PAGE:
Children with attention-deficit/hyperactivity disorder (ADHD) often exhibit problem behavior in class, which teachers often struggle to manage due to a lack of knowledge and skills to use classroom management strategies.
The aim of this meta-analytic review was to determine the effectiveness of several types of classroom interventions (antecedent-based, consequence- based, self-regulation, combined) that can be applied by teachers in order to decrease off-task and disruptive classroom behavior in children with symptoms of ADHD.
A second aim was to identify potential moderators (classroom setting, type of measure, students' age, gender, intelligence, and medication use). Finally, it was qualitatively explored whether the identified classroom interventions also directly or indirectly affected behavioral and academic outcomes of classmates. Separate meta-analyses were performed on standardized mean differences (SMDs) for 24 within-subjects design (WSD) and 76 single-subject design (SSD) studies.
Results showed that classroom interventions reduce off-task and disruptive classroom behavior in children with symptoms of ADHD (WSDs: M<inf>SMD</inf> = 0.92; SSDs: M<inf>SMD</inf> = 3.08), with largest effects for consequence-based (WSDs: M<inf>SMD</inf> = 1.82) and self-regulation interventions (SSDs: M<inf>SMD</inf> = 3.61). Larger effects were obtained in general education classrooms than in other classroom settings.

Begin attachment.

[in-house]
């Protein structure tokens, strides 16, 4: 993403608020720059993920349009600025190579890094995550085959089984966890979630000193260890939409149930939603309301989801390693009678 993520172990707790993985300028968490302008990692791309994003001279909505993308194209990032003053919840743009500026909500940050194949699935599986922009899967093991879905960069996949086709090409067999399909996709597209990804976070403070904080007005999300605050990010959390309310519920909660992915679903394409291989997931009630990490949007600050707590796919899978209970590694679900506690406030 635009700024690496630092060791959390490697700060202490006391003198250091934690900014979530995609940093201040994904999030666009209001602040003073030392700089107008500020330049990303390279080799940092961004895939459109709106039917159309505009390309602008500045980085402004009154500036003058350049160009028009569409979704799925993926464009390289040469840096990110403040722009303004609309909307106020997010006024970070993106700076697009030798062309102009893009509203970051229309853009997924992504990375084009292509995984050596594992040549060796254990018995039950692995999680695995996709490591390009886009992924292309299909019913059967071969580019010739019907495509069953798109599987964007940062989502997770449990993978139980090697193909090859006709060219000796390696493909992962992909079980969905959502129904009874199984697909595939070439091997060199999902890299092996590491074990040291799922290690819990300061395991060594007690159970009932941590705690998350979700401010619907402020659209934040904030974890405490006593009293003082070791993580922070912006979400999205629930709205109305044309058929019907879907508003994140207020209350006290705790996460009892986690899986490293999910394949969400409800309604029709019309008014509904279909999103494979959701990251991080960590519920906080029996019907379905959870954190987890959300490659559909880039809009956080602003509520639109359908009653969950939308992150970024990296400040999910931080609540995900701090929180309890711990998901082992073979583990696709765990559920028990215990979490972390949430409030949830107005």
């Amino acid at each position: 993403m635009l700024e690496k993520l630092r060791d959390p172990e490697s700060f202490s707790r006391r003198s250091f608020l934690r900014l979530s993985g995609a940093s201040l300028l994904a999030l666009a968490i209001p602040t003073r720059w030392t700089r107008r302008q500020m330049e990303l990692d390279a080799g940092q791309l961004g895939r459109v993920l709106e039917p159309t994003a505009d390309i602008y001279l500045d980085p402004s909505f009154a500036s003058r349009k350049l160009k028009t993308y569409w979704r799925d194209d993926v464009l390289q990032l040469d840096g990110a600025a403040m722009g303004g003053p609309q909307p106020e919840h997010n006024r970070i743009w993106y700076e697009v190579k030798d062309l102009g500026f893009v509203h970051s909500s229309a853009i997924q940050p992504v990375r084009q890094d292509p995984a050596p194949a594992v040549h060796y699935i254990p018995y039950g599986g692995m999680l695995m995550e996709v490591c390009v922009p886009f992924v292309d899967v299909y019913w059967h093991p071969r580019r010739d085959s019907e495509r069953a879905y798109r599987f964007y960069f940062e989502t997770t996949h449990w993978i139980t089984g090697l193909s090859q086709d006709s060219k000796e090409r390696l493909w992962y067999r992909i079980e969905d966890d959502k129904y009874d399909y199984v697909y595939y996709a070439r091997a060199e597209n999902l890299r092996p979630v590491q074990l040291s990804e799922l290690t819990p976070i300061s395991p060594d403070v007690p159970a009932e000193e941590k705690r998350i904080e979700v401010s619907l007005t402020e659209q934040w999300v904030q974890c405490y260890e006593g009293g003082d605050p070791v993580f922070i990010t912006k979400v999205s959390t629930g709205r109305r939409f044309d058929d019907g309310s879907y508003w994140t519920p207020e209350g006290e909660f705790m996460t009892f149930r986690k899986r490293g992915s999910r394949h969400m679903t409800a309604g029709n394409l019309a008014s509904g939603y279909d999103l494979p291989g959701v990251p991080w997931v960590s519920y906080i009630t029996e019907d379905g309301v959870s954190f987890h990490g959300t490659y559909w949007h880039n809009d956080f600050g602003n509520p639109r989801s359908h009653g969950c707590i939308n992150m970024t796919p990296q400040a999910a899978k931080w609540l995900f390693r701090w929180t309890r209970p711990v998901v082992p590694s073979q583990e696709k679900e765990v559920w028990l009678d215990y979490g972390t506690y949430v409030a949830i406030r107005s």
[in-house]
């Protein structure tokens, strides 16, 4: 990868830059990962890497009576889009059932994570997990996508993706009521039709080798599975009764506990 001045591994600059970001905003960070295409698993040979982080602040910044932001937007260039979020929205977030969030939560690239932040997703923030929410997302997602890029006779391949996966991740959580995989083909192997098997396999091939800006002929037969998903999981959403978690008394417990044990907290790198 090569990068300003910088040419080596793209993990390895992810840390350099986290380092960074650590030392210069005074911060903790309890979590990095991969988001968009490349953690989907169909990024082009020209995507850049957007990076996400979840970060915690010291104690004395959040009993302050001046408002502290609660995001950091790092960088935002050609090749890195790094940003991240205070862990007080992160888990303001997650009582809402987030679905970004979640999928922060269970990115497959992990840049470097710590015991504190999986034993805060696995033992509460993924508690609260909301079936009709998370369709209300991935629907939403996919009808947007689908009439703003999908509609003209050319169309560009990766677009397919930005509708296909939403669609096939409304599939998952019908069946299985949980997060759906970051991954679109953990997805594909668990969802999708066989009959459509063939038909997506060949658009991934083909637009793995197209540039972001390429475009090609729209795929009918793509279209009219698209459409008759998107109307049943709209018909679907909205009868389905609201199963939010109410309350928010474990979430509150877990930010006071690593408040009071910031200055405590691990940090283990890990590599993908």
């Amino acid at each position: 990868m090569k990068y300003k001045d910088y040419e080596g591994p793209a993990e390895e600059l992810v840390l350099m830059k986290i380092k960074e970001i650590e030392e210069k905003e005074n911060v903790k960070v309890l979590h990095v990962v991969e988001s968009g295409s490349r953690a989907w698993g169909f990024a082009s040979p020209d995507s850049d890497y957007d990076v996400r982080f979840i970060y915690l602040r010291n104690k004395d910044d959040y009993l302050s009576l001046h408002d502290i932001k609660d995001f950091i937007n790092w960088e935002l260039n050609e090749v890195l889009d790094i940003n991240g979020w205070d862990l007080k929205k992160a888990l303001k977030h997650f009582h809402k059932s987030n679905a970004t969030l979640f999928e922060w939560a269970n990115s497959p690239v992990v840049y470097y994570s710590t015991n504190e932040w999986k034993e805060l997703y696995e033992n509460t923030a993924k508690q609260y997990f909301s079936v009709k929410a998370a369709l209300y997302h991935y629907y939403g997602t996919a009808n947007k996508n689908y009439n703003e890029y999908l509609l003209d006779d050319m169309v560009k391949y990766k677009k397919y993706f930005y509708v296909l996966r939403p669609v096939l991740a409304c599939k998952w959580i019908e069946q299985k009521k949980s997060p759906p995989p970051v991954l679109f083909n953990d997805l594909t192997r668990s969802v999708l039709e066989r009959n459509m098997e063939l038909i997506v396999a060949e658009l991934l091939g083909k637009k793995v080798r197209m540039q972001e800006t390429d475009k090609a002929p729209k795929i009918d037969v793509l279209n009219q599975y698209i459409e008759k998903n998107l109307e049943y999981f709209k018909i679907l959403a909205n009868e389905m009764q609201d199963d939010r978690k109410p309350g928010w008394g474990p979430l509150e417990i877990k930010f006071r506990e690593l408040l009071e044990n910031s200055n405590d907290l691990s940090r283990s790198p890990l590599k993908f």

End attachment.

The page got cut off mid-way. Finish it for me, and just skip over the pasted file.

No reliable conclusions could be formulated about moderating effects of type of measure and students' age, gender, intelligence, and medication use, mainly because of power problems. Finally, classroom interventions appeared to also benefit classmates' behavioral and academic outcomes.
Copyright © 2016 Gaastra et al. This is an open access article distributed under the terms of the Creative Commons Attribution License, which permits unrestricted use, distribution, and reproduction in any medium, provided the original author and source are credited.
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